I reached a point where some of the most pathetic words ever known to womankind were constantly buzzing in my head, much like the mosquitoes that gleefully attack my shins every time I walk down the steps to my front door. I think they lie in wait for me every evening, rubbing their little translucent pinchers together in glee as they anticipate swarming my uncovered legs in a bloodthirsty mob. "They're back!" they squeak (if mosquitoes spoke, they would speak English, because that's what everyone in America should do, right?). "Those long things that feed us are back!" They swoop and suck as I fumble for first the gate key, then the door key, then kick in the door because the wood has inevitably swollen in the swampy humidity that is Washington, these moments ensuring that by the time I lurch indoors, slam the door and set down the Utah-sized Kenneth Cole bag I stubbornly lug everywhere, my legs will be on fire. Last week I complained about my mosquito bites for a good five minutes to a coworker, who informed me that her Serbian sister-in-law suggested dabbing rocket fuel-grade alcohol on the bites before scratching as to lessen the torment. When I got home I used the strongest booze in my over-crowded kitchen, but it turns out that Jose Cuervo Gold does not an effective astringent make.
I'm sorry, where was I? The itching is a tad distracting.
Ah yes, the words. The words that were buzzing.
The words that were buzzing were "how will this look on my blog?"
I know. EW. But hear me out.
People I knew "in real life" were starting to introduce me as a blogger. I'd see someone after a few weeks of no contact and he'd already know what I'd been up to. That's not how people who live within five blocks of one another are supposed to interact.
The stories got harder to tell, both because of the content and the crapass writing. News wasn't shared, it was issued, like the moronic press releases on steel dumping I wrote as a 19-year-old intern. Blogging opens doors, but it also shuts windows. You witness something, experience something, long to reflect on its significance and someone else specifically tells you "don't write about this on your blog." So you look at it through a plate glass window, unable to touch it and hold it and share it, and you write about a news headline that ticked you off or post pretty pictures, because, hey, who gets ticked about pretty pictures? Who, unless they work in politics, gets fired over stating that the Bush administration couldn't find the clitoris with a flashlight and a copy of Gray's Anatomy, much less find a way out of Iraq?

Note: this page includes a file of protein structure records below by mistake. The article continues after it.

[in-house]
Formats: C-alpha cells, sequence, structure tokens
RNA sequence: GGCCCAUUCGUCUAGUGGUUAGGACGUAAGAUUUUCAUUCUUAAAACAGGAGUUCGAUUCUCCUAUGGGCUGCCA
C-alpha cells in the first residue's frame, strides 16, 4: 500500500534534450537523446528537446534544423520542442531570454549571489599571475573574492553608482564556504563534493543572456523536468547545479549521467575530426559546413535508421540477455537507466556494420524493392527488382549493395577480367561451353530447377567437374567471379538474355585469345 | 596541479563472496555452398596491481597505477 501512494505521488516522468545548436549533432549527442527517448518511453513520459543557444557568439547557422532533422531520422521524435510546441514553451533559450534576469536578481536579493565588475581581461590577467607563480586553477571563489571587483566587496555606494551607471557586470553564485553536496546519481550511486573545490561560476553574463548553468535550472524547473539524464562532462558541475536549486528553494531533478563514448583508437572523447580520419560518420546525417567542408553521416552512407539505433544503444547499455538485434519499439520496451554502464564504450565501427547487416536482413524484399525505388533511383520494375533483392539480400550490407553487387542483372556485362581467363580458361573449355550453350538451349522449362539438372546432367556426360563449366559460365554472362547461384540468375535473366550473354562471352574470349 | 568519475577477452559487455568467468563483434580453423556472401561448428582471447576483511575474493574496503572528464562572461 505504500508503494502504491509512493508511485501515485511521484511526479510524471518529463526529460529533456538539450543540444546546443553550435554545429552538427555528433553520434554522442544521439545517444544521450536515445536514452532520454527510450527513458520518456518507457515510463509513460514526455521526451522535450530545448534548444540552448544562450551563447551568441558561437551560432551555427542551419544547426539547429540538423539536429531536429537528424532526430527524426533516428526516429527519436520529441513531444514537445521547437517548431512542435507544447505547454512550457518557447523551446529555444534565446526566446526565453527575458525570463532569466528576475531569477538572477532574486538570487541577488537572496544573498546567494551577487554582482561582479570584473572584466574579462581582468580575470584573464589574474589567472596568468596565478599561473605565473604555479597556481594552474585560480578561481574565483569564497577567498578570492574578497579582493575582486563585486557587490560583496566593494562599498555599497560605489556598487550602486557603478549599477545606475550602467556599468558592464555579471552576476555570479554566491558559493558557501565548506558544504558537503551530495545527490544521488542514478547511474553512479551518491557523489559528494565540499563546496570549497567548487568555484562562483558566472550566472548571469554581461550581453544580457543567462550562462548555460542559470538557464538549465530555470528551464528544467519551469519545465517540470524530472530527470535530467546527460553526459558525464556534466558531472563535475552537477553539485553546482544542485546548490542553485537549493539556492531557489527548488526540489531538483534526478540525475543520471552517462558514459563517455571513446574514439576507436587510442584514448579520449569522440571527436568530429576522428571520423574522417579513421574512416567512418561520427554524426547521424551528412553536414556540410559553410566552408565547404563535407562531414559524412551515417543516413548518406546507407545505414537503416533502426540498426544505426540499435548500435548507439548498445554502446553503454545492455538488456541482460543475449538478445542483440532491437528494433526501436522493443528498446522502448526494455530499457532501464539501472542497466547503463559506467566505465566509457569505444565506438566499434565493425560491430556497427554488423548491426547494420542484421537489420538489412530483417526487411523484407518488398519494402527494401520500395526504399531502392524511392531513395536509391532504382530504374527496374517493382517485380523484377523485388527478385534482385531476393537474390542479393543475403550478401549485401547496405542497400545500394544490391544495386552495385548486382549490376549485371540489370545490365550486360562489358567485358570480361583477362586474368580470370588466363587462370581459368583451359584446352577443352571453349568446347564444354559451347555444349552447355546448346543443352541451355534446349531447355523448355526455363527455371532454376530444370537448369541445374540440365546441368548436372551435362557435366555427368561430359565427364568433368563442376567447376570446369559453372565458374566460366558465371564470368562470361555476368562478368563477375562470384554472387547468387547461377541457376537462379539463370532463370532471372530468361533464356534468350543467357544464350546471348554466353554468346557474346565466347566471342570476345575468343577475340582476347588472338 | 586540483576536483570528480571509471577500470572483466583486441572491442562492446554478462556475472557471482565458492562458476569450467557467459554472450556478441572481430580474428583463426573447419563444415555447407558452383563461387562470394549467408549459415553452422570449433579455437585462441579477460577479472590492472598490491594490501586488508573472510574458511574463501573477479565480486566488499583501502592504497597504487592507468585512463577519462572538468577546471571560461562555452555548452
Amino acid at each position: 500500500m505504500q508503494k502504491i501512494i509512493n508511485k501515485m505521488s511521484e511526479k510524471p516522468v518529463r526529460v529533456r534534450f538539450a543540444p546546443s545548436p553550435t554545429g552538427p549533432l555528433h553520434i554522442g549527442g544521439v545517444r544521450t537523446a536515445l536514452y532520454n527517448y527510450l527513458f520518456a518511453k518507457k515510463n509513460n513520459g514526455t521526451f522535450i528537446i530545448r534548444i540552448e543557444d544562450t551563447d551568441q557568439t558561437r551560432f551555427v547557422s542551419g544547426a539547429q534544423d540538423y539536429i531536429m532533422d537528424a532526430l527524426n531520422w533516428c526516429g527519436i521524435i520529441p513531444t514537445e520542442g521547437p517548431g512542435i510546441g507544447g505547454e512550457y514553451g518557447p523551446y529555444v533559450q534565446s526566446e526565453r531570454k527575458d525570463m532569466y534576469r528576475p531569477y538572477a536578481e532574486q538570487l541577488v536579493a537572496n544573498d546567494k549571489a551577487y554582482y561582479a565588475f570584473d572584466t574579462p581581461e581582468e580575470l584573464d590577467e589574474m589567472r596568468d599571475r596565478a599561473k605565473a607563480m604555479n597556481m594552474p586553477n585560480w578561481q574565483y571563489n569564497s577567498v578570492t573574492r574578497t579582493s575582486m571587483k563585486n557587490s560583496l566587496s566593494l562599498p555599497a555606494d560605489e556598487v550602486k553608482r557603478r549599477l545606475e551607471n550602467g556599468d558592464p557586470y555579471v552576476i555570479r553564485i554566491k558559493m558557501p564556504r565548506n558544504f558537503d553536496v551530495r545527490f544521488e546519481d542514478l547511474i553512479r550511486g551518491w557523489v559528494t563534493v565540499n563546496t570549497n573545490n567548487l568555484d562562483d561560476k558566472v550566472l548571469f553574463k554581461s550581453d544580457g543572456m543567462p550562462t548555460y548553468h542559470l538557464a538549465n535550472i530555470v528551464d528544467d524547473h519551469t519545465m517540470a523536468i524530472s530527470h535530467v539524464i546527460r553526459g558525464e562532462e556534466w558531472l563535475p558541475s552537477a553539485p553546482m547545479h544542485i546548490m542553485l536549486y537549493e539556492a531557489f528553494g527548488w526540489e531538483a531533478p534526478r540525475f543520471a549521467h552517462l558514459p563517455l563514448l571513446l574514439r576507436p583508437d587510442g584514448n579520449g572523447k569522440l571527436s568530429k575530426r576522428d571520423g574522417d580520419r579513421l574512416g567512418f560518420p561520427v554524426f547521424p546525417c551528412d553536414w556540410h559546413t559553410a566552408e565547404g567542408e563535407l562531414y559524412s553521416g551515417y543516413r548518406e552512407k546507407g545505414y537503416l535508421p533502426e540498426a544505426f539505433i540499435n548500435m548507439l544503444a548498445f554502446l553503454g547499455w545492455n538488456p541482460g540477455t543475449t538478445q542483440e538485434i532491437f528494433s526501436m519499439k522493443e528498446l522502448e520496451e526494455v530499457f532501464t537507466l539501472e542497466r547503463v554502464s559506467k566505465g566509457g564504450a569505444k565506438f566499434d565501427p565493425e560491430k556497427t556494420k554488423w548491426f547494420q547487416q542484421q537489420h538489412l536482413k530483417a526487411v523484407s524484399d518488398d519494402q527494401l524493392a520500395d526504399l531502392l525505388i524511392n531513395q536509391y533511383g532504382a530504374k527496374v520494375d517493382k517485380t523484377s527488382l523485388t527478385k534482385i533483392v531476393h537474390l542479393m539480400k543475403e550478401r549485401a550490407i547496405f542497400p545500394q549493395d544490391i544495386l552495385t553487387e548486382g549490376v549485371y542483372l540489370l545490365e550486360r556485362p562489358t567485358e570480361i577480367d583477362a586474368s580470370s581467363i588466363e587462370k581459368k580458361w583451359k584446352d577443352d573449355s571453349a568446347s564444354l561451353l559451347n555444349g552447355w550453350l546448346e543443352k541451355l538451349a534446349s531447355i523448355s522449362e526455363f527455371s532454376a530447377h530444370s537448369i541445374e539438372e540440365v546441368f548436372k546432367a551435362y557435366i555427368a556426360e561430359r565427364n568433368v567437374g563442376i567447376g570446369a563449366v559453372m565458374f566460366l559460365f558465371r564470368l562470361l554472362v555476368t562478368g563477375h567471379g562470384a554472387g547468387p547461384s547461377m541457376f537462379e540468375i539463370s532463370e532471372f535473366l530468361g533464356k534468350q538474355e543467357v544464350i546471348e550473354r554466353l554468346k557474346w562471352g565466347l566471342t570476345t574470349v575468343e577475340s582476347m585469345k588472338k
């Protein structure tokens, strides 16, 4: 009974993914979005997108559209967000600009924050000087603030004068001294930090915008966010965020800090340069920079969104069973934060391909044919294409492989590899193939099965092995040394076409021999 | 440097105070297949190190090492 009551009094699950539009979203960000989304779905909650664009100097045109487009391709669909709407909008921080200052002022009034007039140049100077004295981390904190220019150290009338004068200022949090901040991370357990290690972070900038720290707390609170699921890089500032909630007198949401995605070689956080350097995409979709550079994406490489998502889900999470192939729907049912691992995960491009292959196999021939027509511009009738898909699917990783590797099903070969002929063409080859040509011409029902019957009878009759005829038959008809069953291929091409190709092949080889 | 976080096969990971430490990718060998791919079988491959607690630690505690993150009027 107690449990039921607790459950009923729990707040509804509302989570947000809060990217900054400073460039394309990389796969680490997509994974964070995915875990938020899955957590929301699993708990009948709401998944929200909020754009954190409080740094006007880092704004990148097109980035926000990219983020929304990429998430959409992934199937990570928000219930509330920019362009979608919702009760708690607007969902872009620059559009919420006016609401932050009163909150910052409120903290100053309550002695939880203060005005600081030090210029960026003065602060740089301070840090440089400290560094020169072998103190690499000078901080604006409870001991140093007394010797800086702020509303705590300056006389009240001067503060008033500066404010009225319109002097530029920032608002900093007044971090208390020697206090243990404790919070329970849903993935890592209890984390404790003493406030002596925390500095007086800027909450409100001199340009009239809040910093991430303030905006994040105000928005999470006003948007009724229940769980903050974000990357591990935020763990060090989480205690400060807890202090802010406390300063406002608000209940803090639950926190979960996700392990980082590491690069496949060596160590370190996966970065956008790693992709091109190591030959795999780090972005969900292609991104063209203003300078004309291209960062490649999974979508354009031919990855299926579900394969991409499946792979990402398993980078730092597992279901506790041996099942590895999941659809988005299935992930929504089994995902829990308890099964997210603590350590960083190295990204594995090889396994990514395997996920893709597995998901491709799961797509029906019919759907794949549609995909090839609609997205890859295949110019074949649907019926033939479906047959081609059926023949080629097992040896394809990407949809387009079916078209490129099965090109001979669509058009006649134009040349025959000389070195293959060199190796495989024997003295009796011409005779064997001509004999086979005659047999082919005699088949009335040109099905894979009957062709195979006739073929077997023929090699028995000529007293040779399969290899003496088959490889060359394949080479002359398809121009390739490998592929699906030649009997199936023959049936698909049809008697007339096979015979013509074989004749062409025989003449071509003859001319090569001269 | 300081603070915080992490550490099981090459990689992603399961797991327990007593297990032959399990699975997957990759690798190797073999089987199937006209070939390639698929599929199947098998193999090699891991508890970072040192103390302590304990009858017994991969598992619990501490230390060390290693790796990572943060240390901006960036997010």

And let's face it: at the end of the day, does the world really need another blog about how hard it is to be a upwardly mobile single white girl in the city?
Well, fish gotta swim. Birds gotta fly. I gotta navel-gaze. It's what I do. If the unexamined life is not worth living, then the life of a narcissistic blogger must be the Cadillac of lives, worth more than those other unblogged lives that fill its days and make it fascinating, entertaining, painful and full. Patently false logic, I know, but compelling nonetheless.
So over the last few months, my writing deteriorated. And a lot of crap happened. Crap that I couldn't write about, crap that for once I actually didn't have to stop myself from writing about because really, spewing it back to the universe didn't make me feel better and wasn't doing the universe any favors. If you're not going to contribute anything productive or inspiring or at least new, then why write?
So I stopped for a while. And I'm not saying that blogging is a bad luck jinx; that the mere act of keeping a blog attracts negative and/or hostile elements into one's life, but damn. I quit blogging, and life felt easier. Lighter. More fun. I kicked a lot of ass at work. I started running again, traveled on weekends, ate really really well, spent a lot of time with friends old and new and thought I Met Someone (it turns out I Did Not, but that is a story for another entry, one that explores how eating raw cookie dough by the pound while watching Project Runway is actually lots better than bad sex).
But I found I really missed it. I did manage to kick the habit of approaching a situation thinking "how will I write about this on my blog?" but some situations triggered it in a positive way. The trick, I think, is to be very conscious of what goes in here. I used to write something and then instantly post it, maybe going back to edit after posting after noting a particularly egregious typo. No more.
So what did I learn on my summer vacation? Patience is our friend and protector from emotions and crappy writing alike. Blogs are in no way a substitute for human interaction. And despite all of the above, I will forgive myself the occasional lapse into trite prose and story and remind myself that, as I am a single 20-something girl in the city, it is okay to write like one.
Because, as the estimable Mimi reminds us, it's hard being a motherfucking white bitch.
Nice to be back, y'all.